- High protein is essential as well; if your cat isn’t getting as many calories from carbs, they still need the proper amount of energy.
- Canned food will always win out in the end. It’s less calorie dense than kibble while remaining filling.
There are things which are just as important as the food you’re feeding, but we’ll get into them after we take a look at some of the other things that you can do for your feline friend’s diabetes.
Stop! Important Information!
Please note that when you switch to a low-carb food for your cats, you may see an immediate change in their blood sugar. Some cats will never lose their diabetes, but others may no longer have a need for insulin.
If you give your cat more insulin than their blood sugar level requires, then you risk putting them into a hypoglycemic crisis. That can mean anything from brain damage to a loss of your pet’s life, depending on the severity of the problem.
The best way to prevent this is to use an at-home test kit to monitor your cat’s blood sugar levels. A diabetic patient wouldn’t inject themselves with insulin without checking their glucose levels, so you really shouldn’t do it to your cat either.
It can be hard to learn how to use these kits properly, but it will pay off in the end.
Here’s the thing: your cat’s blood sugar levels may, or may not, immediately change upon the introduction of their new food. If it doesn’t, then keep on try, but if it does, then you’ll need to have the data to make the correct decisions about your cat’s insulin dosage.
Consult with your vet, as always, but investing in a test kit alongside new food is the best way to keep your cat healthy.
Helping Your Cat’s Diabetes With Diet
Diabetes in cats is almost always induced by their diet.
Just like us, they’ll need to have their diet strictly managed in order to treat the disease. Unfortunately, it’s often not enough to merely change the food, which is a chore in and of itself, but you’ll also need to start feeding them a little bit differently.
The most important thing you can do is maintain a consistent feeding schedule. That means finding food that your cat loves, gone are the day of loading a hopper, and just letting things play out as they will.
That means you’re going to need to pick a time… and stick to it. The same holds true for any treats which you give your feline. They should make up no more than 10% of your cat’s diet. Preferably they should make up much less.
Most veterinarians recommend that you feed your cat twice daily when they’re diabetic. A morning and night routine is a great idea.
Another important factor is calories: you can have the best high protein, low carbohydrate cat food in the world, and still, feed enough of it to not make a difference compared to their normal food. Calorie control is essential, and any reputable brand will let you know how many calories are in each can, or per cup in the case of kibble.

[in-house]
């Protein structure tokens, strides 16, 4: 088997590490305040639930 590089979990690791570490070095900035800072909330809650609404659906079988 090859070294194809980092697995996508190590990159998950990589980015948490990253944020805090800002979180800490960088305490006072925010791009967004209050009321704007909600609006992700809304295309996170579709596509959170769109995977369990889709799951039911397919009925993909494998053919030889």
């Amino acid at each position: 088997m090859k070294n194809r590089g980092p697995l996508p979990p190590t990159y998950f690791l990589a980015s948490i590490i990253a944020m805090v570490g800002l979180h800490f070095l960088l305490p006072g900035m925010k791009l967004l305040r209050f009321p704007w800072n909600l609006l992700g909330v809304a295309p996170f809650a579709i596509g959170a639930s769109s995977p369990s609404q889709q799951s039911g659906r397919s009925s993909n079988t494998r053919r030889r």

Your veterinarian should be able to provide you with guidelines on how many calories your diabetic feline should be consuming.
Free-grazing on kibble isn’t recommended for any cat which is overweight, but it’s extremely important for those with diabetes. Don’t allow any sort of free-gazing for a diabetic cat. It’ll just make their condition worse, and it can often be the cause in the first place.
Switching to Diabetic Cat Food
While switching cats to a new cat food can sometimes be as simple as throwing the new stuff in front of them… we don’t recommend doing this with your diabetic cat. The lower carbohydrates in good diabetic foods can cause problems, especially if you’re not testing them at home.
So, when you’re switching your foods, you’ll need to follow the usual protocol, but you may want to slow it down further. The idea is easy enough: gradually mix the foods you’re giving your cat until the new food has completely replaced the old one.
- Start with replacing ¼ of your cat’s food with the new stuff and mix it well. Keep doing this for a few days as your cat gets used to it.
- Move up to ½ of the bowl being new food, again wait 3-5 days before you continue.
- Increase to ¾ new food. If your cat still refuses, you may need to move it more gradually.
- Completely replace their food with the new food.
In doing so, you’ll help to keep level blood sugar as well as allowing your feline to adjust to the taste of their new food.
Diabetic Cat Food FAQ
We know that you’ve got a lot of questions, especially if your car has just been diagnosed. We’ve anticipated some of your questions, and we believe that we’ve done a pretty good job. Read through and let us know if we didn’t answer anything you were wondering. Please note that we’re not vets. If anything your veterinarian tells you contradicts this advice, then go with their word on it.
My cat is whining for food because he’s not allowed to graze, what can I do?
Free feeding works for most cats. Unfortunately, just like people, many cats will overeat when they have constant access to food. This is a major cause of diabetes in cats, so you’re going to have to put up with it until your cat gets over their new feeding schedule.
How much will diabetes shorten my cat’s lifespan?
Fortunately, as far as we can tell, a cat can actually live through a normal lifespan after diagnosis with Type 2 diabetes. It’s a treatable condition, but it will definitely take some more work, and you need to buckle down and do what you need to as soon as you can.
Can I use a human glucose monitor for a cat?
From what we understand, it’s perfectly possible to use a human glucose monitor. Most of them are sensitive enough to allow you to take the tests for your cat without any issues. Still, check with your veterinarian first.
How do I know if my cat has diabetes?
High thirst and frequent peeing are the main signs of diabetes in cats. You should already bring your cat to the veterinarian anytime that you’re questioning symptoms, but those are two big ones, and any cat which is significantly overweight should be monitored for them.
How can I learn more about caring for my diabetic cat?
Fortunately, many people are also dealing with this same problem. The best place that we found is an online support group forum, check them out if you have any further questions. These people have experience and are the best source of information next to your vet.